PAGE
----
Impact Analysis for Public Speaking: Magnitude

If you haven’t checked out my original post on impact analysis for public speaking, you can check it out here.

In short, impact analysis is the ability to analyze different impacts in arguments and compare them against each other in order to form strong reasons for why one impact may outweigh the other. In order to do this, you need to use weighing metrics to determine how we can quantify if an impact outweighs another.

If you were to step on a scale and weigh 100 pounds, then pounds is the metric for you to determine how much you weigh. The same concept applies to comparing impacts — you need to have metrics that allow you to effectively communicate why your impact is important than another one. This article will be discussing timeframe as one of those weighing metrics.

Magnitude is defined as the size or extent of something that occurs. This is why whenever an earthquake happens, it is described in terms of its magnitude. A 4.3 magnitude earthquake is less devastating than a 9.4 magnitude earthquake because the size and impact it can have on a surrounding area are lower.

Magnitude can become an important weighing metric when evaluating impacts because the size or extent of something that happens can be used to indicate if the impact is meaningful.

For example, you may be comparing the impacts of an economic collapse and a war that occurs between two countries. One may say that the economic collapse outweighs in terms of magnitude because the devastation that it would cause (loss of jobs, inflation, more poverty, etc.) would be worse than the casualties caused by a war between two countries.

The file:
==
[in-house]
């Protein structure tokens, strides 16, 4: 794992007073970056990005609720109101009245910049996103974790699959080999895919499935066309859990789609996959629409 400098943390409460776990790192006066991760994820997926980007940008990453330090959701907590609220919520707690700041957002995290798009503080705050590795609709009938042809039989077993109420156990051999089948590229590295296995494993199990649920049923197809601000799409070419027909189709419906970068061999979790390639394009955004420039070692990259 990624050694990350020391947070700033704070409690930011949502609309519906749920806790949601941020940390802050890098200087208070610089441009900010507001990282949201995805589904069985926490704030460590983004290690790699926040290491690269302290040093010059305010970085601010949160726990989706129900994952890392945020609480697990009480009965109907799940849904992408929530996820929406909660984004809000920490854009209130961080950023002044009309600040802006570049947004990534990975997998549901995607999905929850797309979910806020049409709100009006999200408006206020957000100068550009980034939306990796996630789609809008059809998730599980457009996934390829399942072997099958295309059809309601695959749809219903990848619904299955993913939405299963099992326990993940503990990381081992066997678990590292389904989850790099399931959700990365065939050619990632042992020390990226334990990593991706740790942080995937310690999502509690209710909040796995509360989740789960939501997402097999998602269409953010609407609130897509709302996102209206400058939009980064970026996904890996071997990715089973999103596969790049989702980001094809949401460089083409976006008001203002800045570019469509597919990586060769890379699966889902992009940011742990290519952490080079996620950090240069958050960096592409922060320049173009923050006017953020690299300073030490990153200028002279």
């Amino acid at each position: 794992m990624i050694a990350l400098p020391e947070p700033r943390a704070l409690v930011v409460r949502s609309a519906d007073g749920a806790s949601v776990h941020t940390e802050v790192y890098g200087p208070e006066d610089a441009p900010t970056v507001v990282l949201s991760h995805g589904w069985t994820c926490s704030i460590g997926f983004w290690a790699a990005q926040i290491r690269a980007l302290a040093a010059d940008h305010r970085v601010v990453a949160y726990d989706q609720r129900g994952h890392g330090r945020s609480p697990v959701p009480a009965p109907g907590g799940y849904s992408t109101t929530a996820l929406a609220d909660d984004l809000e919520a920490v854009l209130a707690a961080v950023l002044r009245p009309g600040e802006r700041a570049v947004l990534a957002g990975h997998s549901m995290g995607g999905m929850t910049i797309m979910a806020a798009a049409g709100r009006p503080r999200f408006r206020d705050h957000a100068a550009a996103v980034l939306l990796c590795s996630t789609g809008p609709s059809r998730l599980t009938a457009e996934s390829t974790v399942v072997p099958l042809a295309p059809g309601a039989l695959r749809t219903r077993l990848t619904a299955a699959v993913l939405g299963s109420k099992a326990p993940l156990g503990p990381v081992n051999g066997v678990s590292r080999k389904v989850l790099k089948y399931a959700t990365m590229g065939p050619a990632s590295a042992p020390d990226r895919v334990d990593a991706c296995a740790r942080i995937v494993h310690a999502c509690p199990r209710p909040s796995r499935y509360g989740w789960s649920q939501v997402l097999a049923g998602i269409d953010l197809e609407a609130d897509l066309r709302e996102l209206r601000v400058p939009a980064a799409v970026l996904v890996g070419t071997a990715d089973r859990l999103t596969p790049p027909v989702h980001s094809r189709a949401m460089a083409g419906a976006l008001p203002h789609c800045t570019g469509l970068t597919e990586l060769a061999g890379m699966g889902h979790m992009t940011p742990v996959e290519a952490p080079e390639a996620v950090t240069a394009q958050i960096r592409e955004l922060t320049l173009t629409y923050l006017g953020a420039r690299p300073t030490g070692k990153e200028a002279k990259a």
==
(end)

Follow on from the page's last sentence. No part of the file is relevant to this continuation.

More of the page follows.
However, someone else could make the opposing argument and say that the problems caused by war (death, instability, political turmoil, etc.) outweigh because of the size of those impacts.

In terms of public speaking, being able to analyze the magnitude of the impacts you are describing can simply add a depth of analysis in the talk you give. Your audience can visualize and understand your impact analysis much more deeply by using this metric and then can ultimately connect to your message in a deeper way.

Here is an interactive document I created to help with understanding Weighing Impacts with Magnitude. It goes along with the ending activity that is linked above in the YouTube video. It has a couple of scenarios and then answers listed below on understanding how to answer the scenarios presented. You can download it for free here.

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